I have often said that my career as a medical artist for almost 50 years has been a sort of “command performance” in the sense that it has grown in response to the desires and requests of the medical profession.
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Over these many years, I have produced almost 4,000 illustrations, mostly for The CIBA (now Netter) Collection of Medical Illustrations but also for Clinical Symposia. These pictures have been concerned with the varied subdivisions of medical knowledge such as gross anatomy, histology, embryology, physiology, pathology, diagnostic modalities, surgical and therapeutic techniques and clinical manifestations of a multitude of diseases.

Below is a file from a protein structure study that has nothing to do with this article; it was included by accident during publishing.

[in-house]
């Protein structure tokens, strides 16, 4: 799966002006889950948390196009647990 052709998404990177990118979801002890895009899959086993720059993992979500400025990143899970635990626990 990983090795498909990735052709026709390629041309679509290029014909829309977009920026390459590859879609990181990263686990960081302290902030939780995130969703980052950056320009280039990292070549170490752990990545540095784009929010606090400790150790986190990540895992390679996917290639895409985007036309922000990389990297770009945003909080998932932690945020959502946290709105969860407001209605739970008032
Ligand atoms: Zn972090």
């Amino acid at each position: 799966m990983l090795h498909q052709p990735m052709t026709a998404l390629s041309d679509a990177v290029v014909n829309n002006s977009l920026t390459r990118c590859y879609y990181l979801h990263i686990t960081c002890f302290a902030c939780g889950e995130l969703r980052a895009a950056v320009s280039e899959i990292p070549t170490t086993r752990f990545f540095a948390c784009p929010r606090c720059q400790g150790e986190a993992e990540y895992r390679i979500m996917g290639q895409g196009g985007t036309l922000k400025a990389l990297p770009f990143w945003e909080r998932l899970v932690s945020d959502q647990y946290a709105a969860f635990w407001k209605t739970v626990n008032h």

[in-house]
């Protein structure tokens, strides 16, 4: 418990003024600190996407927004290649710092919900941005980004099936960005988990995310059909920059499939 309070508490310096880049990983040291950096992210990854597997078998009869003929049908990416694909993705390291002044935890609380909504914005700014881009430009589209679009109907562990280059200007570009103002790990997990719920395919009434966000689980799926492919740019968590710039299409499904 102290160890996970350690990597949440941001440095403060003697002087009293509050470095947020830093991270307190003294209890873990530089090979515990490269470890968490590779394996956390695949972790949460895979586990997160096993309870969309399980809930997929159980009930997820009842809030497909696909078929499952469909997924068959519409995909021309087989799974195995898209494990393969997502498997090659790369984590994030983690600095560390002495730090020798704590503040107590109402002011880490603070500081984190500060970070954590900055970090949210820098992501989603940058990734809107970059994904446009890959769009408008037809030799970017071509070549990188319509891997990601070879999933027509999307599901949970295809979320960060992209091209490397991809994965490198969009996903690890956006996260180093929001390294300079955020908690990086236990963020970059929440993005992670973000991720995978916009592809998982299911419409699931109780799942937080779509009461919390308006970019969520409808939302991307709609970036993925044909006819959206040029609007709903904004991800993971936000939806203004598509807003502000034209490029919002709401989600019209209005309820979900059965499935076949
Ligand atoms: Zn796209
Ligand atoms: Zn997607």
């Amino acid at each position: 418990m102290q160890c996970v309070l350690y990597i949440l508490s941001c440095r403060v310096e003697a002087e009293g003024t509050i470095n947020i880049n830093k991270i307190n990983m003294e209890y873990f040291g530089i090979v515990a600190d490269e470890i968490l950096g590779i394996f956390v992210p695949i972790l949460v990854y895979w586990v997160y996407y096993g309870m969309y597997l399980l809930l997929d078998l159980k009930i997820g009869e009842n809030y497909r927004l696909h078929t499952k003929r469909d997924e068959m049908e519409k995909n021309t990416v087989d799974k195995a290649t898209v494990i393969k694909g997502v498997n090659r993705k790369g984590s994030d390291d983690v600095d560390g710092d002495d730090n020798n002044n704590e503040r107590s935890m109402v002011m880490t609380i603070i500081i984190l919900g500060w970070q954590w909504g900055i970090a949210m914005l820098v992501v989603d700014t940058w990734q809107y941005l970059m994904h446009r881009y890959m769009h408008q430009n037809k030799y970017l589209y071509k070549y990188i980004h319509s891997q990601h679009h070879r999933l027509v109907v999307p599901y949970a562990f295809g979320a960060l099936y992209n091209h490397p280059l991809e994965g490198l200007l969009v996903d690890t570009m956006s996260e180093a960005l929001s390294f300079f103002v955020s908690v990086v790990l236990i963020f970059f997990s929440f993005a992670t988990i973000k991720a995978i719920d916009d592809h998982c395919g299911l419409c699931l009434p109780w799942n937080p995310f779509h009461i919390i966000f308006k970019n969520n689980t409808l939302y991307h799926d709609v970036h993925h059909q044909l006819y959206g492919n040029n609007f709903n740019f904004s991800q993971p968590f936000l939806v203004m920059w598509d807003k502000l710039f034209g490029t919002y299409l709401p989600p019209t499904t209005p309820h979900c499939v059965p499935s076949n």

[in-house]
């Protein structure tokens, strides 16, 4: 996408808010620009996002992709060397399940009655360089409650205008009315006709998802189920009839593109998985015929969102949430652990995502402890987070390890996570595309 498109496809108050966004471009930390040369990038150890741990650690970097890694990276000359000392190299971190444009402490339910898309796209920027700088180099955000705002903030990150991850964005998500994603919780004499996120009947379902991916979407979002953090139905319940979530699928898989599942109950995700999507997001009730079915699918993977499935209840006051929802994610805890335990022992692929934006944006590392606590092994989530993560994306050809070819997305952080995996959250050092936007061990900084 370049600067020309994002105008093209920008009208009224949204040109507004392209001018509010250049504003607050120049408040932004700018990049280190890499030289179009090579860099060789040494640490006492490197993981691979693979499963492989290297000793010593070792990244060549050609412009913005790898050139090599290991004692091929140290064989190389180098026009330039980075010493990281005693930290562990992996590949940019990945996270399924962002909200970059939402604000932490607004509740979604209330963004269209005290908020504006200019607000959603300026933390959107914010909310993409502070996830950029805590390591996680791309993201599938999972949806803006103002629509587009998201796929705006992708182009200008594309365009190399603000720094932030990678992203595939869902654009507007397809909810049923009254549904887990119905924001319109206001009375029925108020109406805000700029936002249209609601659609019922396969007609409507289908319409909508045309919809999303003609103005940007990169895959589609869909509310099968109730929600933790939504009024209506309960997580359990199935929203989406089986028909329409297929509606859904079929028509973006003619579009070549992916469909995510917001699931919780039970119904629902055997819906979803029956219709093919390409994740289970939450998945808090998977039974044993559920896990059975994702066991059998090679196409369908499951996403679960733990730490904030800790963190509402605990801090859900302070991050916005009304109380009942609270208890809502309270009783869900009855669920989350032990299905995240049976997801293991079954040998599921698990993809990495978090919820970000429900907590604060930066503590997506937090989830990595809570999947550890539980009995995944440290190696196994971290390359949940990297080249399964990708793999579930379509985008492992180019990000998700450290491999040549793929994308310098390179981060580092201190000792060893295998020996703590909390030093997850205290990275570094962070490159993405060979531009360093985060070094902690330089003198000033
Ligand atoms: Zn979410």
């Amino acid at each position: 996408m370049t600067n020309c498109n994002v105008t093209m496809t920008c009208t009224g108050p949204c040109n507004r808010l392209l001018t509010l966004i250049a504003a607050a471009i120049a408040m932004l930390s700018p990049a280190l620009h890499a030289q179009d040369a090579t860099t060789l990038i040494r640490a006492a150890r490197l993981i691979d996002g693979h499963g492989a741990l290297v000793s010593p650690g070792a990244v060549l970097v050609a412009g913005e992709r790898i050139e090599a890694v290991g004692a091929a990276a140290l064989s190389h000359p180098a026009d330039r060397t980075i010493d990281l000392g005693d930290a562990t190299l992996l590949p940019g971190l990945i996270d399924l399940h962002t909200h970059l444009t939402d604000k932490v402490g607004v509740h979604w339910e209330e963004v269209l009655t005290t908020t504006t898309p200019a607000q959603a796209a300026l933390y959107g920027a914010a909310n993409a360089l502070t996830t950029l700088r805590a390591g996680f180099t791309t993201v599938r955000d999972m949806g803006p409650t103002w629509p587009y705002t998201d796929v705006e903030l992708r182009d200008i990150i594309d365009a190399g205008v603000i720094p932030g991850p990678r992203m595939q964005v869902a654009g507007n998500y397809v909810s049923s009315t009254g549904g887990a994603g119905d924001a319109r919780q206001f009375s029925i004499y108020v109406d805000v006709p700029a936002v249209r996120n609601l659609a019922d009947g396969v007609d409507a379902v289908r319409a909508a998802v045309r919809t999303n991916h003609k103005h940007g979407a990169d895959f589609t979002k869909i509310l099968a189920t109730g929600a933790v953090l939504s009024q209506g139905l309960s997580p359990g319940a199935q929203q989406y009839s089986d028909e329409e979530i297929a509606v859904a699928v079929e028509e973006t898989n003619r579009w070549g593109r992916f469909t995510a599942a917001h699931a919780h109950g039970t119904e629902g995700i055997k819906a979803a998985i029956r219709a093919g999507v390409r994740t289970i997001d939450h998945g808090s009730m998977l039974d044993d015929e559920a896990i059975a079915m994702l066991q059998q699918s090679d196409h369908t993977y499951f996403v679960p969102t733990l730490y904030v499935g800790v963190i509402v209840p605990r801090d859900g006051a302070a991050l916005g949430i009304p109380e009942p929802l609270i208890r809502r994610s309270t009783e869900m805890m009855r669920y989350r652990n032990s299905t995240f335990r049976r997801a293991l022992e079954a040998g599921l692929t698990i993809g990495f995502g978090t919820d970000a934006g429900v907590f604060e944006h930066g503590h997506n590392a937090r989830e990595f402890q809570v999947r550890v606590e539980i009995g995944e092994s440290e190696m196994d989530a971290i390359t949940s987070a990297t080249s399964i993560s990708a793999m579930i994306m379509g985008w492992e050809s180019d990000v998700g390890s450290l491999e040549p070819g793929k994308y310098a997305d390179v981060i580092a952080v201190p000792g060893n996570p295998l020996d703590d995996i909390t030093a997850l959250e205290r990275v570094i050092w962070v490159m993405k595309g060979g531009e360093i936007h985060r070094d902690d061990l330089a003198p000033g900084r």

As the years went by, however, there were more and more requests from physicians and students for me to produce an atlas purely of gross anatomy. Thus, this atlas has come about, not through any inspiration on my part but rather, like most of my previous works, as a fulfillment of the desires of the medical profession. It involved going back over all the illustrations I had made over so many years, selecting those pertinent to gross anatomy, classifying them and organizing them by system and region, adapting them to page size and space and arranging them in logical sequence. Anatomy of course does not change, but our understanding of anatomy and its clinical significance does change, as do anatomical terminology and nomenclature. This therefore required much updating of many of the older pictures and even revision of a number of them in order to make them more pertinent to today’s ever-expanding scope of medical and surgical practice. In addition, I found that there were gaps in the portrayal of medical knowledge as pictorialized in the illustrations I had previously done, and this necessitated my making a number of new pictures that are included in this volume. In creating an atlas such as this, it is important to achieve a happy medium between complexity and simplification. If the pictures are too complex, they may be difficult and confusing to read; if oversimplified, they may not be adequately definitive or may even be misleading. I have therefore striven for a middle course of realism without the clutter of confusing minutiae. I hope that the students and members of the medical and allied professions will find the illustrations readily understandable, yet instructive and useful. At one point, the publisher and I thought it might be nice to include a foreword by a truly outstanding and renowned anatomist, but there are so many in that category that we could not make a choice. We did think of men like Vesalius, Leonardo da Vinci, William Hunter and Henry Gray, who of course are unfortunately unavailable, but I do wonder what their comments might have been about this atlas.
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